Becoming conscious of our breath

Poor breathing habits can lead to negative health consequences—our body’s organs cannot work to their full potential without plenty of oxygen and the proper elimination of carbon dioxide. Many common health ailments such as high blood pressure, migraine headaches, anxiety, stress, chronic pain, depression, asthma, and insomnia. can be at least alleviated or completely controlled simply by making a conscious effort to breathe slowly and deeply.

Breathing properly can reduce stress levels, improve workouts and boost your immunity to infections and illnesses. Poor breathing can contribute to panic attacks and even conditions like insomnia and depression.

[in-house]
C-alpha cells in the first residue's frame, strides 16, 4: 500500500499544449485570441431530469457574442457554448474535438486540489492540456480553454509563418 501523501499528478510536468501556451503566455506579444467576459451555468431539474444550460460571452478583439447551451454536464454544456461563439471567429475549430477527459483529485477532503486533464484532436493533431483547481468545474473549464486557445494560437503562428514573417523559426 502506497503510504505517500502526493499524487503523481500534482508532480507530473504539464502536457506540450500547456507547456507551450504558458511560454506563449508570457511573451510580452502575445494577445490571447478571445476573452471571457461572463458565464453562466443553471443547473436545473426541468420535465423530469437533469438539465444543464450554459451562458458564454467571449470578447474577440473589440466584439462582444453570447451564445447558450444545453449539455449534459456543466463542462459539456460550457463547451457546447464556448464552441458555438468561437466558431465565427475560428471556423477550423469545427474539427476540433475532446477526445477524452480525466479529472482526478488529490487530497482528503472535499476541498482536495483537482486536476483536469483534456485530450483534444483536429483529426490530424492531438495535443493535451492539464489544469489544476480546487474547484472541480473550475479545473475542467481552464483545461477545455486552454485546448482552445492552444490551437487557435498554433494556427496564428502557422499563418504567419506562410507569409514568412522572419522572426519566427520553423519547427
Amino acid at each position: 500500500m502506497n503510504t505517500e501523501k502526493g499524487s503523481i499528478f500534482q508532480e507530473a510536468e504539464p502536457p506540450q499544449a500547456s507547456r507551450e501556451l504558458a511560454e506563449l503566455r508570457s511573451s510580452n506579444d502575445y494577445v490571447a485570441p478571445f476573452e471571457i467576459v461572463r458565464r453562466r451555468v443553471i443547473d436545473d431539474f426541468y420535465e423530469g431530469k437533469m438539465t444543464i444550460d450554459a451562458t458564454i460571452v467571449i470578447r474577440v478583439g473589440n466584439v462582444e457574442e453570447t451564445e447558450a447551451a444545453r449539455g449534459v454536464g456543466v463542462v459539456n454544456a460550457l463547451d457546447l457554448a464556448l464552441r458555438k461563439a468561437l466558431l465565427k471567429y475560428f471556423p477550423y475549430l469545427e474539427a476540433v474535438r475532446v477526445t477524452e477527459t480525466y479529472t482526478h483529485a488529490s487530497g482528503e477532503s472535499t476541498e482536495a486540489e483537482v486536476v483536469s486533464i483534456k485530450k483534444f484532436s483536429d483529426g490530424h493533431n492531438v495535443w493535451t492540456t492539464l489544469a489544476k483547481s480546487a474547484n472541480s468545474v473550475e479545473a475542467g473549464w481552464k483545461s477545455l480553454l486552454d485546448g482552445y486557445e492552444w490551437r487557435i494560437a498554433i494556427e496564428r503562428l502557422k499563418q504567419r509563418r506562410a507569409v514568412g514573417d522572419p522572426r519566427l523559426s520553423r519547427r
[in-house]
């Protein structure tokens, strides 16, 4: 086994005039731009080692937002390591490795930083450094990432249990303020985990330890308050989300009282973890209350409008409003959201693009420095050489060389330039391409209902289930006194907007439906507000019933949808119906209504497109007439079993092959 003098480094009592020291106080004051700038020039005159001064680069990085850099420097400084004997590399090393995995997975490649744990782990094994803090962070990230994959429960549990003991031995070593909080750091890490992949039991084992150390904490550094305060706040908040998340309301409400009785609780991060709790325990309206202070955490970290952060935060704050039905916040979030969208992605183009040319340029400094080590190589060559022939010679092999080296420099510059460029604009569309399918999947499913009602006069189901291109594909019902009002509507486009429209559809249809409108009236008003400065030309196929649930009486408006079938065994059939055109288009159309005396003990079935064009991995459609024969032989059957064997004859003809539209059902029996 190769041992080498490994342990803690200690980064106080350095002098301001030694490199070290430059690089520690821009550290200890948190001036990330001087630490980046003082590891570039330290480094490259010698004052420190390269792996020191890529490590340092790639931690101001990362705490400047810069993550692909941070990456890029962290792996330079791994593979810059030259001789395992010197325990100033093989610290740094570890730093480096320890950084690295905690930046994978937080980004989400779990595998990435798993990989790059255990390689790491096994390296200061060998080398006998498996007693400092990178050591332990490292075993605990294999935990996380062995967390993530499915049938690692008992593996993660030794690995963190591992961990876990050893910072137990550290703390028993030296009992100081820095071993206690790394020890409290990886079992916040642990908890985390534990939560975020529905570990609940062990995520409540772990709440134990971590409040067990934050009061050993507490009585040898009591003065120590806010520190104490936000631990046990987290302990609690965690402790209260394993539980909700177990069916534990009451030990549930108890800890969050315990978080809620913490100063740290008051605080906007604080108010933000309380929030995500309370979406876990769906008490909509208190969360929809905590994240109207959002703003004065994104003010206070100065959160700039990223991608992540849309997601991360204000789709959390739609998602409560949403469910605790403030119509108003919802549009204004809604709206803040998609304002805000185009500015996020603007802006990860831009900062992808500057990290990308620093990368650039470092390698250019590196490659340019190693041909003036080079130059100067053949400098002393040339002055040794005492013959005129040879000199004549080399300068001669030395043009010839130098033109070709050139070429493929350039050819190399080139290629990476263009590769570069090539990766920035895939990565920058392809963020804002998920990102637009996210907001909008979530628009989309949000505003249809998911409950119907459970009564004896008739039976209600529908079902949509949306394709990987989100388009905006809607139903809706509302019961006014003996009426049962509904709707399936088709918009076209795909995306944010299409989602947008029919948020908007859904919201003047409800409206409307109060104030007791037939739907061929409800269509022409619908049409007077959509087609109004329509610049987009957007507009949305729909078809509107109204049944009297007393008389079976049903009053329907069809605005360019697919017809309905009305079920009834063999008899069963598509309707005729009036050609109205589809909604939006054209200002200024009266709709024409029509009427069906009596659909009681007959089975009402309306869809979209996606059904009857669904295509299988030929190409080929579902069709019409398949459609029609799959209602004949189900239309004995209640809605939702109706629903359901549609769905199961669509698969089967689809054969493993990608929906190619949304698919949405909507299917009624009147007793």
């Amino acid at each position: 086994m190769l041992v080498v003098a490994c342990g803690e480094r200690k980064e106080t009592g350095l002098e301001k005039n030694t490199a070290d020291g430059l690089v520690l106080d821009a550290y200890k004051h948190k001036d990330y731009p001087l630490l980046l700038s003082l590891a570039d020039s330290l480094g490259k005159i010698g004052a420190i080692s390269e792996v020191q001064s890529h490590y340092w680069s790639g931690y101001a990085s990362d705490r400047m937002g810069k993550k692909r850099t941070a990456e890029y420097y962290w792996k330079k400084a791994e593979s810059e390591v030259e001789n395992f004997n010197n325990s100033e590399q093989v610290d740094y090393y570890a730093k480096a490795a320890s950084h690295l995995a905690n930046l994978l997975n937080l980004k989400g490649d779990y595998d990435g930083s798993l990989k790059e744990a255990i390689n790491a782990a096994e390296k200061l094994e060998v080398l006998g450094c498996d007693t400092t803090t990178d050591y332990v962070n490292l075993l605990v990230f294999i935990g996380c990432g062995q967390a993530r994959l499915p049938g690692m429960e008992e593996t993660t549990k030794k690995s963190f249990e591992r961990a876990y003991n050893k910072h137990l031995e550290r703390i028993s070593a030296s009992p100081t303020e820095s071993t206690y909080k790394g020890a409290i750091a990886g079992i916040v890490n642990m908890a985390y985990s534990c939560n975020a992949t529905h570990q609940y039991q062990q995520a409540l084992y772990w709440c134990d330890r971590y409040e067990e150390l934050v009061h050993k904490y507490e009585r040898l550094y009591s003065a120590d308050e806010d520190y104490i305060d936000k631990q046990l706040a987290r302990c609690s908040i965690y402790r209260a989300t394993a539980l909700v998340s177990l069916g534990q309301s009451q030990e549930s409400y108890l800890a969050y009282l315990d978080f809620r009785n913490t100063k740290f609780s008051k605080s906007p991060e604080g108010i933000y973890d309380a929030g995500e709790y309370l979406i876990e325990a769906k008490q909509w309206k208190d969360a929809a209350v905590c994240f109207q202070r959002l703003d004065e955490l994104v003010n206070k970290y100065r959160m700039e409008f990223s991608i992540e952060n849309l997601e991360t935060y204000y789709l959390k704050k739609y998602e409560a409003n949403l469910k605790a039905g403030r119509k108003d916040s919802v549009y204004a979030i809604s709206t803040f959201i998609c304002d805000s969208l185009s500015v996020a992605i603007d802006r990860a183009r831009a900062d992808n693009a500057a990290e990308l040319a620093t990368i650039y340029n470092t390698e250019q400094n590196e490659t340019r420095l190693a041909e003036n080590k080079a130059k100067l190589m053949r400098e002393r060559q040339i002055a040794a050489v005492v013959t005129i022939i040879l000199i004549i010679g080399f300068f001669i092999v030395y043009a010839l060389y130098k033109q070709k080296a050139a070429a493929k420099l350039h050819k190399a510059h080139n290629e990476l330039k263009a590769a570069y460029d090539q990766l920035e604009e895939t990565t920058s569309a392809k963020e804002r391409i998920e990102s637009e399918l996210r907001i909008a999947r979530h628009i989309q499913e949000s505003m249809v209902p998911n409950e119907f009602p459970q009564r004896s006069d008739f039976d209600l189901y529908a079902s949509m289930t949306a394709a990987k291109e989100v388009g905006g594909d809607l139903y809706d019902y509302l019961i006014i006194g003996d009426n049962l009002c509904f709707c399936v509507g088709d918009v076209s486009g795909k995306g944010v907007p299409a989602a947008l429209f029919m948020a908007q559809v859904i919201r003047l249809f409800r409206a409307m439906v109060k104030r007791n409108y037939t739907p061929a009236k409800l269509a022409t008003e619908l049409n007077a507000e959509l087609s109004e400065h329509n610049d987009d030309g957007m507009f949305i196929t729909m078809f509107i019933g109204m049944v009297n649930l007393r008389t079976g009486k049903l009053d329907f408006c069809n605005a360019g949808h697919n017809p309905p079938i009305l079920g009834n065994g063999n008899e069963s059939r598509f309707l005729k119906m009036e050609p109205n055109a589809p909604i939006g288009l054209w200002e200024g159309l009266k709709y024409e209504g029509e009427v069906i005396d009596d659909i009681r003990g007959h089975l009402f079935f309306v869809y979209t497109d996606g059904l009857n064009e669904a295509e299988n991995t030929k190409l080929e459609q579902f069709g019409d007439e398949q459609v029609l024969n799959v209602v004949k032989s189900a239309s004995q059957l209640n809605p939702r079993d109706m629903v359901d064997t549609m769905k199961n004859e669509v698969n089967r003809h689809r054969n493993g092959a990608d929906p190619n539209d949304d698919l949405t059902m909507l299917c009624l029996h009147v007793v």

So, what can we do to reverse these obviously undesirable effects? Simply pause and become aware of the incoming and outgoing breath. Allow the breath’s rhythm to the center, ground and calm you. Just Breathe Consciously! 

Conscious breathing is a great form of meditation that can be easily practiced anywhere, anytime! 

Test #1: Place your hands surrounding your rib cage right under your chest and take in a big breath of air. Your ribs should move out in the front, sides, and back. Did you feel them move? They should move a lot! Maybe you only felt some of your ribs move? Did the ribs on the back left under your thumb not move as much as the right? No? There’s the source of that neck or midback tightness you’ve been feeling. Fascinating, isn’t it?

Step one: Get your ribs to expand out in a 360 fashion when you breathe.